Not very promising is it to run away to Salem. Will it solve anything? Yet on a drizzly November day in 1938 a young man, call him Frank, in the throes of repeating his senior year in high school, with his little sister in hand, caught a bus in Tacoma and headed south to refuge.

Things were falling apart at home. Money was tight. The folks were fighting; divorce loomed. Frank feared for the welfare of his five year old sister Pat. Salem and the home of his maternal aunt Violet looked attractive.

Violet quickly settled the crisis. Pat was returned to her parents. Frank stayed in Salem. He enrolled in Salem High School and joined the Clarion, the school paper. While not a good student, the kid could write.  At Lincoln High in Tacoma he had had a column in the paper. He’d been a copyboy at the Tacoma Ledger. He even wrote a western story, sold it to a publisher and received $27.50 in cash for his efforts.

Frank did not leave many tracks at Salem High. He is pictured along with other members of the Clarion in the annual but enrolled too late to have his senior portrait included. In the group picture he is one of 20 or so; his face is blank under a pile of light brown hair. Wearing a nondescript white shirt, he is not Destiny’s Child.

Frank graduated in June, 1939. By fall he had rejoined his parents who were then in San Pedro, California. He got a job as a copyboy with the Glendale Star. But in the summer of 1940 he was back in Salem looking for work. Rejected by the Oregon Statesman staff he went to the 23rd Street home of Steve Mergler, City Editor, and made his pitch: He had experience, could write and could take pictures. Mergler was impressed. In October he put the lad “on call” just days before his 20th birthday.  Soon Frank was a full time employee.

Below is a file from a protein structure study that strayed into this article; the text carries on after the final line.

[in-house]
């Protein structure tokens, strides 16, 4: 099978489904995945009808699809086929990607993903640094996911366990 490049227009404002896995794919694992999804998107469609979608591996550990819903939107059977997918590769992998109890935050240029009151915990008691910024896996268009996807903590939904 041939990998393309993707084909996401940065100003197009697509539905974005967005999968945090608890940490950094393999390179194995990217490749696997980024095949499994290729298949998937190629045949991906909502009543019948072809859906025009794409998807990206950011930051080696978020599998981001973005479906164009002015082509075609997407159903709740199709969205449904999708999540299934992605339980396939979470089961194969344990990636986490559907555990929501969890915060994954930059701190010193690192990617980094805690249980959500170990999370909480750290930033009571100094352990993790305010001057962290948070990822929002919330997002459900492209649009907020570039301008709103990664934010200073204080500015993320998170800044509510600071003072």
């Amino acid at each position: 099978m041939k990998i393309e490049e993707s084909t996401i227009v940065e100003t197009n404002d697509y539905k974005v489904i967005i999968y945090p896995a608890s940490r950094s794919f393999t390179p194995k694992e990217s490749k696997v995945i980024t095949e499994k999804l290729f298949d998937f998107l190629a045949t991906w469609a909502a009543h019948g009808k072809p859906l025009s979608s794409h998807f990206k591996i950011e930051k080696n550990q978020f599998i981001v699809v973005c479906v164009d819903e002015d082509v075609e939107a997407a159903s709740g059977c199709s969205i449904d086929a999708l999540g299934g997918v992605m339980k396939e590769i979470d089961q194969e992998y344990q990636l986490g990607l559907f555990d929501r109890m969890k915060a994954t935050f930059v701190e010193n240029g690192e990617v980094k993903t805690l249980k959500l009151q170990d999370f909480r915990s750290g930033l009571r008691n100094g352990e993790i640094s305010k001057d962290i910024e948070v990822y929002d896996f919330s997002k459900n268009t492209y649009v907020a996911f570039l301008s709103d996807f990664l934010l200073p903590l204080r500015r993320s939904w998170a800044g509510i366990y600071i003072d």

While at the paper Frank honed his skills. He covered civic events, wrote mundane stories, edited wire material and became an accomplished photographer. In the spring Frank married a young girl, Flora Parkinson. In August 1941 the couple left Salem and returned to San Pedro where Frank continued his journalism. Eventually it took him to papers up and down the West Coast: Portland, Seattle and a stint as a feature writer with the San Francisco Examiner.

On the side Frank wrote fiction, science fiction mostly. It was difficult, but he produced many fine short stories and a novel, The Dragon in The Sea, a futuristic submarine thriller set in an oil shortage.

One effort at straight journalism, highlighted by a flight over the drifting sands of the Oregon Dunes, resulted in an essay that lies unpublished even today; but it inspired a fictional tale set in a distant galaxy, about a planet, withered by drought, torn by war – a case of global warming run amok.

Dune was published in serial form in 1963. It was issued as book in 1965 to bad reviews and slow sales but it had legs. Dune became one of the blockbusters of the 60’s and 70’s. Millions of copies sold worldwide. Hollywood produced a major motion picture. A spawn of sequels followed. If you want the details read Dreamer of Dune: The Biography of Frank Herbert by his son Brian. It is a good read and shows that for Frank Herbert at least running away to Salem was the start of something very big.